Vic Properties is in discussions with a number of investment banks to advise on an initial public offering planned for early next year, according to Chief Executive Officer João Cabaça.
‘This is an important strategic decision,’ Cabaça tells PropertyEU. ‘At the moment there is not a single development company active in Portugal which is listed. If you are an investor or asset manager and you want to get exposure to the Portuguese market you have to buy a property directly. I think today especially, at a time when many investors are discovering Portugal, a listing can provide an interesting proposition for clients such as pension funds and asset managers.’
The company, a major residential developer in Portugal with a pipeline reflecting a gross development value of €1.3 bn, is deciding on the right venue for the operation which Cabaça says will also be conditional on market conditions. ‘We are currently discussing the amount to be raised. We don’t want to do something too small but nothing too large as well. We want to get enough liquidity to finance a number of pipeline projects that we are currently looking at.’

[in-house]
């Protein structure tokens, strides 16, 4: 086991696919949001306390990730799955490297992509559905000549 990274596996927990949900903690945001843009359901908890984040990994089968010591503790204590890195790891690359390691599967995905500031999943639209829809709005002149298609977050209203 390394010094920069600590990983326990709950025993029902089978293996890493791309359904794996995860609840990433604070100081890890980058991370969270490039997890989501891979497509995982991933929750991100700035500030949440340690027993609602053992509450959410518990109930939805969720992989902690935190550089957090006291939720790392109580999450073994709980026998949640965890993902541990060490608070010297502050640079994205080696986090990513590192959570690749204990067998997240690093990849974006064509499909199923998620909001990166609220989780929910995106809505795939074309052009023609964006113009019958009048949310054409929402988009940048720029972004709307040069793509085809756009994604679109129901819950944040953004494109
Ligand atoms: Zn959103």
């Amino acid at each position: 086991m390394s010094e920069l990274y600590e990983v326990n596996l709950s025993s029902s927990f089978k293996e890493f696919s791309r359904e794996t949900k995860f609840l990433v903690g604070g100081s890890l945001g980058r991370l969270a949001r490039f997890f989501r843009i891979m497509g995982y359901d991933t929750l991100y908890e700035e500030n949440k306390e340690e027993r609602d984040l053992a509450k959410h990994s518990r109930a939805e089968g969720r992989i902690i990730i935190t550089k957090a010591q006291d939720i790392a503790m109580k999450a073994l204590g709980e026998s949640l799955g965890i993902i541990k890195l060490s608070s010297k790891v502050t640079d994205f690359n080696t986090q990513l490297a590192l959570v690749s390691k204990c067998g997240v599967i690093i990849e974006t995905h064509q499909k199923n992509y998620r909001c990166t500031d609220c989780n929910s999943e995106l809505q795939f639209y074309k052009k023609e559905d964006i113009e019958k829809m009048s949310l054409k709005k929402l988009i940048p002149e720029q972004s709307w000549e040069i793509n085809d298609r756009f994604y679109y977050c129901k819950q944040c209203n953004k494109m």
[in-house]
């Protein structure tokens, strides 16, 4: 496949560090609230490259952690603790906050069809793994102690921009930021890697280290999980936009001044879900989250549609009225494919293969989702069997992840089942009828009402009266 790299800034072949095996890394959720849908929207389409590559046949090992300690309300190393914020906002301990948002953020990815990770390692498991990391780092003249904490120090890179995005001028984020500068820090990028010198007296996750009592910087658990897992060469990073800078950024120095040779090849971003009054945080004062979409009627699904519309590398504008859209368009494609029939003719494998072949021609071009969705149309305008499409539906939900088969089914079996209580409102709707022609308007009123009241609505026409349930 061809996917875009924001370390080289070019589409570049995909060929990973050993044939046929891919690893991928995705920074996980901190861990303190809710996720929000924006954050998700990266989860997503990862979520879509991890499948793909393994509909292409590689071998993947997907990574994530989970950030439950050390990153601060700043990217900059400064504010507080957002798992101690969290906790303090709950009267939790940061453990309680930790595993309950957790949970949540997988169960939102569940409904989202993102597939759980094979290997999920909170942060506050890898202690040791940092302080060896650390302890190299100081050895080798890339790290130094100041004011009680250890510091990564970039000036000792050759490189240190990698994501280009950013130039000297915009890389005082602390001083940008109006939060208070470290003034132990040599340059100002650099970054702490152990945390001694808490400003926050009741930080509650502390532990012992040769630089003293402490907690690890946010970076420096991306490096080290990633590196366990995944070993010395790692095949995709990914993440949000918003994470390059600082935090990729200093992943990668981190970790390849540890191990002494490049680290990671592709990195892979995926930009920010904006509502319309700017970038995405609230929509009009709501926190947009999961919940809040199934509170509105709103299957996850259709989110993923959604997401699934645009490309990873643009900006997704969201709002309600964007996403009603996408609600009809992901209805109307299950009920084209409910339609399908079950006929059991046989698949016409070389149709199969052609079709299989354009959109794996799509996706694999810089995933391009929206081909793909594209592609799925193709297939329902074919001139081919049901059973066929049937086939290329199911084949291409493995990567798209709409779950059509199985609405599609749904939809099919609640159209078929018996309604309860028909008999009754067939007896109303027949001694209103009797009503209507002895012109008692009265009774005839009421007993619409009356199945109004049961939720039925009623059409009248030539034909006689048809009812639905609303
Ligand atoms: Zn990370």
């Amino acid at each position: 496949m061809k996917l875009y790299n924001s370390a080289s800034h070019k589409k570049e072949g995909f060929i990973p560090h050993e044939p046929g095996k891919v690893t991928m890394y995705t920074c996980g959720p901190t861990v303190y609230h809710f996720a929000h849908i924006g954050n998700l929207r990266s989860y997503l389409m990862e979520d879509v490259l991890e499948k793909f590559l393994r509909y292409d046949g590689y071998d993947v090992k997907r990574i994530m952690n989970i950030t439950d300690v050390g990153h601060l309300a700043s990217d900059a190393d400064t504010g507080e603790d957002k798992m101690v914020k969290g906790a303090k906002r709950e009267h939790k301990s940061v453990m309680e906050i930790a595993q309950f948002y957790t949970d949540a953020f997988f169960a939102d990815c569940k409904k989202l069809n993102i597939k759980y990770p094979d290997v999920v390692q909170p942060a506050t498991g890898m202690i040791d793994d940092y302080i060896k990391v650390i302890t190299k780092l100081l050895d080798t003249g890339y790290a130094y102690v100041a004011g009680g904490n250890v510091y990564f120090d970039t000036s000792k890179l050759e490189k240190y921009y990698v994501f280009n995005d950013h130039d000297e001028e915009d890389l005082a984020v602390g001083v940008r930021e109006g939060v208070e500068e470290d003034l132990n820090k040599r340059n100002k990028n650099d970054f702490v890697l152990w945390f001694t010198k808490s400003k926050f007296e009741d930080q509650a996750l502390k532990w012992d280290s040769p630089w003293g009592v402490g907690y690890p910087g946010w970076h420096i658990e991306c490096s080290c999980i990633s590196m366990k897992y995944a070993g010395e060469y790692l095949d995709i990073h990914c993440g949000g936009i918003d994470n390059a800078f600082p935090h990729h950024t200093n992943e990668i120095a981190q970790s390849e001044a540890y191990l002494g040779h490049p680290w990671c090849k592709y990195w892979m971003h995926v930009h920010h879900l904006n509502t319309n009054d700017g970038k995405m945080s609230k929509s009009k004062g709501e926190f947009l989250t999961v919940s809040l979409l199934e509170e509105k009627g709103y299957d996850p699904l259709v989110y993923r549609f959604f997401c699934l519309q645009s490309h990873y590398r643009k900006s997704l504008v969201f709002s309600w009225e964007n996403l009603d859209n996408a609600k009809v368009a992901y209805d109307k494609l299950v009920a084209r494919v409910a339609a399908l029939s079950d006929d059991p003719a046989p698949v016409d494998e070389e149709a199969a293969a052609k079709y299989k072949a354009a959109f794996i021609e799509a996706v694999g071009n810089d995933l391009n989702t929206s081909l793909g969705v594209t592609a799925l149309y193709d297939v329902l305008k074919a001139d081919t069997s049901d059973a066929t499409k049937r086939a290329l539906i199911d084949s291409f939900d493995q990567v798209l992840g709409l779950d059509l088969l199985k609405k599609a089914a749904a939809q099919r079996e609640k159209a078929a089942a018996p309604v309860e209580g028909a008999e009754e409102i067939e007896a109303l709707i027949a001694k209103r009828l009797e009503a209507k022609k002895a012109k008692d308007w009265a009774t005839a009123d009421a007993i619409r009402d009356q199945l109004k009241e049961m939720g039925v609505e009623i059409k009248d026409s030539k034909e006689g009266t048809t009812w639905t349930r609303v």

In May of this year, the company was the first Portuguese development company ever to issue a €250 mln bond. The senior secured convertible facility with a maturity of six years was subscribed by investors in the US, Asian and the UK. ‘I think this also gives an idea of the geographies of investors that could participate in our listing,’ adds Cabaça, who previously worked for HSBC, specialising in M&A and in high-yield credit trading.
The company is owned by its management and focuses on delivering primary residences to the Portuguese market. Current projects include Prata Riverside Village, a 128,000 m2 residential project that is under construction in Lisbon, alongside the Matinha Project, a 250,000 m2 brownfield site also in Lisbon. ‘However,’ adds Cabaça , ‘We are now looking at Porto and the Algarve. Porto is clearly attracting quite a bit of investment and particularly foreign capital, so it is definitely an interesting market.’
Construction of new residential units remains close to a 15-year low in Portugal largely owing to under-capitalised local developers. As a result, demand has outstripped supply for the past years and house prices have steadily increased. ‘We aim to achieve large development projects addressing local needs,’ Cabaça says. ‘If we look at the market right now, there are mostly very small, family-run developers. The few international developers active in the country are largely focused on the high end spectrum of the market. Our target is to fill the gap that exists in the market by offering primary residences of institutional quality.’